Monday, February 11, 2013

Madrona is coming. Stitches is soon. Oh and I got a job today.

Overwhelmingly wonderful; that seems like a good way to describe a fiber festival to someone who has never been to one before. The Market, the classes, the pajama parties and 80's sock hops, the banquets and cocktails and tea times. All surrounded by other knitters.

I remember walking the market floor at my first Stitches thinking: I am nuts, but I am going to make it my job to be involved with something like this. Somehow. I am going to get behind the scenes and maybe in the spotlight. I am going to figure out how it all works and make myself part of it.

If wasn't for that I think I would have thought more seriously about grad school or finished my applications for teaching credential programs. Knitting stole all my passion. Left no room in my heart for anything not related to yarn.

What knitting is not:
      -A career pursuit that the  average person can comprehend as rational.
      -A great source of financial security, generally.

Knitting is fun. Crochet is pretty cool. Spinning is strangely empowering. Yarn is just the answer to my woes. 

Like many fellow yarn freaks I have knit my way through lots of anxiety and excitement and disappointment. In the last few years I've had fair bit I've needed to bounce back from and too often criticized the amount of time it takes me. If you steep yourself in rejection trying to figure out why you couldn't save your job, make them understand how the yarn industry is different from hollywood, it doesn't make you feel like that experience should get you another job. 

Deciding to keep this blog, rather than starting a new one to forget about all that stuff is me saying F that. Big. Fat. F.

Learning from a negative experience is actually even more valuable than a positive one. I learned about sacrifices: which ones to make and which ones to refuse. I learned about being an assistant. I learned about business. I learned to be as proactive as possible all the time. Even when it doesn't really seem like the right thing to do.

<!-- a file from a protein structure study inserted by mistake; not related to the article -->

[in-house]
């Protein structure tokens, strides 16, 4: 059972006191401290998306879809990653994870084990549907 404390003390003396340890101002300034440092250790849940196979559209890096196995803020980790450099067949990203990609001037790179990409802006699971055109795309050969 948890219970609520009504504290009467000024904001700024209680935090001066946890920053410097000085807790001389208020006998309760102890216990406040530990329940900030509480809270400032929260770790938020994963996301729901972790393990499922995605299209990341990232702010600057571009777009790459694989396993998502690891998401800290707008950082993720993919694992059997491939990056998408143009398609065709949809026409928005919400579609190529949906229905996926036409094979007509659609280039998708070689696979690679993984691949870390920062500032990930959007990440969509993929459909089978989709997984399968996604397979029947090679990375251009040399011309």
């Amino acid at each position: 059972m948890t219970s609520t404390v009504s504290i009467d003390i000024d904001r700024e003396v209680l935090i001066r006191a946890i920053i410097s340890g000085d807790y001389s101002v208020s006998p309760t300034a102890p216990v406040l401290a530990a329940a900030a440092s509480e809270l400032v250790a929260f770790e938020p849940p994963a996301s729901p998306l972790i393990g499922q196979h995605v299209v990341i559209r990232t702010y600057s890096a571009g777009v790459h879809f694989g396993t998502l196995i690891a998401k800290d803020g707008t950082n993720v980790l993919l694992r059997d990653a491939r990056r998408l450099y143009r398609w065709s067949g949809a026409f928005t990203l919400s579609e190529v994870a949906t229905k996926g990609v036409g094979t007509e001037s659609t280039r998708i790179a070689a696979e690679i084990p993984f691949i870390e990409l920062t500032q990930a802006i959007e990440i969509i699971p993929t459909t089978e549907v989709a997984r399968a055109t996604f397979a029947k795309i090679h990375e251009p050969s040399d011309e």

Since I've been in Seattle I've thought about applying to Starbucks or for some kind of random McJob. But I didn't. I applied to mostly yarn stores. I like the idea of working for a relatively small company with a big interest in yarn. I finally found one of those with a need for my skills but its not a store, its a wholesale distributor. Who one of my best references happens to be connected with. 

So we'll see what I can do in what seems like the right environment so far. One of my new bosses knit through my interview this morning and then asked me to start tomorrow. Stitches is soon. I won't be there but I will be at Madrona this weekend for two classes and a lot of fun. 

Right now I am eagerly awaiting my first week, ok three days, of work. I get to work for people with... a little clout in the yarn world. I get to manage their schedule, and learn what they do and some of what they know. I get a discount... off of wholesale. That makes me a wee bit stupidly happy. 

Saturday, February 2, 2013

Pressure Cooker Potato Salad

~2 lbs red/gold/purple potatoes (small)
3 hard boiled eggs
6 slices bacon
2 celery stalks
1/2 onion
1 Tbsp Dijon mustard 
Mayo (start with about 1/2 cup, then stir, add more as needed)
1tsp dill
Dashes of salt, pepper, garlic powder, curry powder

Wash potatoes, place in pressure cooker with 1 cup of water and cook on high pressure for 2 min (add 1 or 2 additional minutes for larger potatoes). Quick release the pressure, drain, and set the potatoes aside to cool. 

Place eggs in cooker (use metal trivet) with 1 cup of water and cook on low pressure for 6 minutes. Let pressure come down naturally for 5 minutes, then quick release. Remove eggs from cooker and place in a bowl with ice water. 

While eggs and potatoes cool cut up onion and celery. Cook bacon. Mix spices together. 

Peel eggs and chop. Chop potatoes. Crumble bacon. 

Place 1/2 of potatoes and eggs in large bowl, then layer veggies, bacon, mustard, mayo, and spices, followed by remaining potatoes and eggs. Fold together gently. Add more mayo, to desired taste and appearance.